Parker certainly didn’t begin the concept of rating wines, but expanding the commonly used British 20 point scale by 5 fold to create 100 gradations really changed the playing field.

    The image you’ve hosted there I think is the one created by Steve DeLong, of the Wine Century Club. I posted a thread about this on Snooth a few days ago and Steve was kind enough to stop by and add his thoughts on this topic: http://www.snooth.com/talk/#http://www.snooth.com/talk/topic/wine-scoring-methodologies/

    Basically, I’d say there’s a clear backlash against the 100 point scale. Its still a niche backlash however and focussed on those who use the net – some wine bloggers, people familiar with amazon and netflix for example, but at some point when even the people who are famous for using the 100 point scale tell us they wished that it didnt exist you know there are issues.

    –Philip

  • 3 Colin Smith // May 15, 2008 at 8:35 pm

    I think some kind of rating system is appropriate. There are 5 star hotels after all and 3 Michelin star restaurants so why shouldn’t wine have some kind of assessment?

    One of the problems however is the 100 point system is meaningless to the average wine purchaser except bigger means better in many people minds. A simpler 5 star system for wines in supermarkets might work best of all, leaving the 100 point system for the wine competitions. Even then some kind of consistency is needed as 95 to 100 in one competition may mean gold in one whereas it may be 90 to 100 in another.

  • 4 Robert McIntosh // May 15, 2008 at 9:15 pm

    I don’t rate wines myself, not even in my own notes and sometimes, just sometimes, I wish I could track easily the ones I liked more than others, but 100 points is destined for one market/consumer alone; the trophy hunter.

    There is absolutely no need to differentiate between a 91 and a 92 point wine, but, arguably, a difference between 3/5 (or 3.5/5) and 4/5 does help and could be (almost) generally acceptable.

    Of course the question arises of how to share and compare notes and views on wines between bloggers if we do not use numerical or other rating systems? A reader might appreciate being able to compare the view of different bloggers before making that internet purchase, but might be unsure whether terms such as ‘high acidity’ was being used positively or negatively.

    I might propose a simple scale that also included negative numbers that simply reflected personal tastes. Consumers could select from a number of bloggers and sites they trust, add their common results together, and any positive score would encourage them to buy it, and negative would warn them away.

    I think I might explore just such a scale on my own site in more detail tomorrow.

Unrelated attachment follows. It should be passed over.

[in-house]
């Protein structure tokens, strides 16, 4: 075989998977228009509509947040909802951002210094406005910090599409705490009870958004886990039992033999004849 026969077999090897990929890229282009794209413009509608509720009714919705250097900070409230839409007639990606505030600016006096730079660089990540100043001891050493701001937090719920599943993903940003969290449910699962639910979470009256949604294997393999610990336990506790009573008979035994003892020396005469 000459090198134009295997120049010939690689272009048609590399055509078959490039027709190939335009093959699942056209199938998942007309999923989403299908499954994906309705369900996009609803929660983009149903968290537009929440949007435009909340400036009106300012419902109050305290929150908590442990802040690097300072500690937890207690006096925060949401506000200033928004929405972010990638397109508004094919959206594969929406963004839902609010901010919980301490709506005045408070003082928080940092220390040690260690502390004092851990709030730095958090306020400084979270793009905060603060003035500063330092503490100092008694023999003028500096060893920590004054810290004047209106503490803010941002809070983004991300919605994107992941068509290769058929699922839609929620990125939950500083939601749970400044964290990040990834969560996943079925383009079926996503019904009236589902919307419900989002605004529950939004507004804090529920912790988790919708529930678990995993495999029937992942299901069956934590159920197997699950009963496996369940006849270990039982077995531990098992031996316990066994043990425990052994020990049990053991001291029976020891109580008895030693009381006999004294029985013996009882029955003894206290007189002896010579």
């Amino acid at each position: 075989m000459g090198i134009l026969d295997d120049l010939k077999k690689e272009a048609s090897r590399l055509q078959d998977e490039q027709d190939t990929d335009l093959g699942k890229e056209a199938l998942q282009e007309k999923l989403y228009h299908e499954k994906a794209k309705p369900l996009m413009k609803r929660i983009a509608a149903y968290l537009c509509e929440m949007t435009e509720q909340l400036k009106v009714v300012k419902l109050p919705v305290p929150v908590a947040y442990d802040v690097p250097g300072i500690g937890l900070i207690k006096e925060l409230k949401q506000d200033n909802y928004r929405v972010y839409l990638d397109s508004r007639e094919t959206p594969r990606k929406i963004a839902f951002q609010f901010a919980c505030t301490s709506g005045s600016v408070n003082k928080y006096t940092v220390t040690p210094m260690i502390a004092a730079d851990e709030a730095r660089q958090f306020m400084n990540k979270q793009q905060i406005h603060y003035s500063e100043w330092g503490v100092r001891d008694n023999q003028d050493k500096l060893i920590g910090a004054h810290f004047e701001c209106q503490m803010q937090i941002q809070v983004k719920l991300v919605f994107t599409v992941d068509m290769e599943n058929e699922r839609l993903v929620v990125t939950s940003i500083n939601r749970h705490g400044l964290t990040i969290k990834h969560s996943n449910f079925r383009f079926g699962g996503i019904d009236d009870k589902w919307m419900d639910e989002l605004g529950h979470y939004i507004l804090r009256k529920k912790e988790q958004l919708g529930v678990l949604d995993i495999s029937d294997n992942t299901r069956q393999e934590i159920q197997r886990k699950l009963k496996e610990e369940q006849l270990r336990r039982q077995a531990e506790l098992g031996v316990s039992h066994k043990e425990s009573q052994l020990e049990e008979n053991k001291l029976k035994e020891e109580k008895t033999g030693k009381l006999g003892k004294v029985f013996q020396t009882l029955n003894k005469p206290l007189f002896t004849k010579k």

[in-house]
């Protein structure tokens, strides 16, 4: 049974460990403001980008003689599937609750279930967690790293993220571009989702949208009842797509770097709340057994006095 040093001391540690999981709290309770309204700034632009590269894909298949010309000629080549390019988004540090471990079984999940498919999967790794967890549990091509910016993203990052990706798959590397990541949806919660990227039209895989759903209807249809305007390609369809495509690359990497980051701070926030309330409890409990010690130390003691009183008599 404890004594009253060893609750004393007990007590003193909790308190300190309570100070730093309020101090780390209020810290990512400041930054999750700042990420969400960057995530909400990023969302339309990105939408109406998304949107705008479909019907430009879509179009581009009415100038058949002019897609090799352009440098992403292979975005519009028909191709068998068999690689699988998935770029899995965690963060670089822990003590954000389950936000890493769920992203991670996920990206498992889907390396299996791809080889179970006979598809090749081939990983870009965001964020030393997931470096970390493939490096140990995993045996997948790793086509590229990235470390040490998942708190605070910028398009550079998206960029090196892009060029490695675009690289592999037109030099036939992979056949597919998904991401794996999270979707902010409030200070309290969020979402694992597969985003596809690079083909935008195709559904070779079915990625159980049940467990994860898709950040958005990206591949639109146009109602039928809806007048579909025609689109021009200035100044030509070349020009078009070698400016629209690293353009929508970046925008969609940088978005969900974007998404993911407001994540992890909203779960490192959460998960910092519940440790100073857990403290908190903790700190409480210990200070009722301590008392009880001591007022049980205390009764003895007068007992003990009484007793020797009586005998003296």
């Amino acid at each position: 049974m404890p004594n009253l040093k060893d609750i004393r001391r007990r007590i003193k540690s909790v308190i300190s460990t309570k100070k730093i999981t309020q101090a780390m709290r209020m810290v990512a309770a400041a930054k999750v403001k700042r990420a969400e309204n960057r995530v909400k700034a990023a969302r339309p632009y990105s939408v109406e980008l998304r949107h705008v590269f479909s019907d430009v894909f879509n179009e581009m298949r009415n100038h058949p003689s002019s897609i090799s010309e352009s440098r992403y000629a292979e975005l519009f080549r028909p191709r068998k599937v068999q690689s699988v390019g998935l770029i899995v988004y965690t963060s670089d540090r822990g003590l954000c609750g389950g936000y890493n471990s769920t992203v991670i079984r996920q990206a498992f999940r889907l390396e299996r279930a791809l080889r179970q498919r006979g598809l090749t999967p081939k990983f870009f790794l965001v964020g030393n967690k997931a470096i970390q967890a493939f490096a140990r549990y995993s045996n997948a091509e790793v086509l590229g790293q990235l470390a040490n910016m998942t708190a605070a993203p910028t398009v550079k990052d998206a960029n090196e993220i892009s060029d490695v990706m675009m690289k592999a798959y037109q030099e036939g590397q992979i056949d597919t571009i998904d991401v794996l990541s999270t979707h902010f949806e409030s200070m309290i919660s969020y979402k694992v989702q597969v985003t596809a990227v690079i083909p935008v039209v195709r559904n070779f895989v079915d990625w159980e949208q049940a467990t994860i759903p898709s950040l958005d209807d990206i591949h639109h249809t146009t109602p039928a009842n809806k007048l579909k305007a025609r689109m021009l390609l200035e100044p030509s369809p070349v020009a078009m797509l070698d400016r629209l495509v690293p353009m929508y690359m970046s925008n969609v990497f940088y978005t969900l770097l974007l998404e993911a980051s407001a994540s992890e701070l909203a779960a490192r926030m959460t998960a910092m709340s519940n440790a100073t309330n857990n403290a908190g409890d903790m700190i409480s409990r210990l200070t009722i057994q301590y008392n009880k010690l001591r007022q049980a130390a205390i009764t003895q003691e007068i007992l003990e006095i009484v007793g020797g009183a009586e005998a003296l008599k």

• 5 Peter Wood // May 27, 2008 at 10:22 pm

    I didn’t rate wines for nearly six years, and then decided I had to. Do I regret it? Nope, and that is because I decided that for my own personal notes, and those on my website, I’d set up a few parameters.

    On any wine that is ‘every day drinking’, and for a general rule, that is everything up to £15, my marks out of ten include a ‘value for money’ factor. If a wine at a fiver is worth £8 it will get a better score than a wine that costs £10 and is worth £10, essentially, those wines that over deliver get a better score.

    For those wines over £15, price plays a smaller part, as people who are buying wines more than £15 per bottle are, on the whole, interested in wine, prepared to pay way above the average price for wine and are more often than not trying that bottle because they already know it and want a reliable wine, or are wanting to try something new – in which case it matters less if they are not that keen and have ‘wasted’ twenty quid.

    Certainly it means that I might have wines such as Petrus scoring the same as a nine pound, but brilliant, New Zealand Pinot Gris, but it gives me (and my reader) an idea of how good or bad I think a wine is.

    The actual scoring system however poses a problem. I’d award a wine that ‘ticks all the boxes’ and tastes ok, but nothing more, 5/10. Effectively an average score. If it scores less than that it’s bad. If I understand the 100 point scoring system correctly, and I’m not certain I do, you get 50 points for just showing up and producing fermented grape juice that tastes horrid. So my 5/10 is a higher score than a 50/100, despite mathematically averaging the same, and God only knows where the five star system comes into the equation!

    A standard system of scoring would be helpful, particularly as there are more and more people writing about wine and scoring it. For someone looking up advice on the internet and seeing umpteen different scores, in several different scoring systems for exactly the same wine, they are never going to know if it’s good or not.

    So maybe we are wrong to rate, and phrases like “buy this, it is brilliant” or “if you buy a bottle of this you are wasting your money” would be a lot more helpful to the consumer.

  • 6 Robert McIntosh // May 27, 2008 at 11:07 pm

    I have finally got around to posting my thoughts on my own blog and got a number of great comments; please check it out if you have not already been involved

    http://wineculture.blogspot.com/2008/05/ratings-and-recommendations.html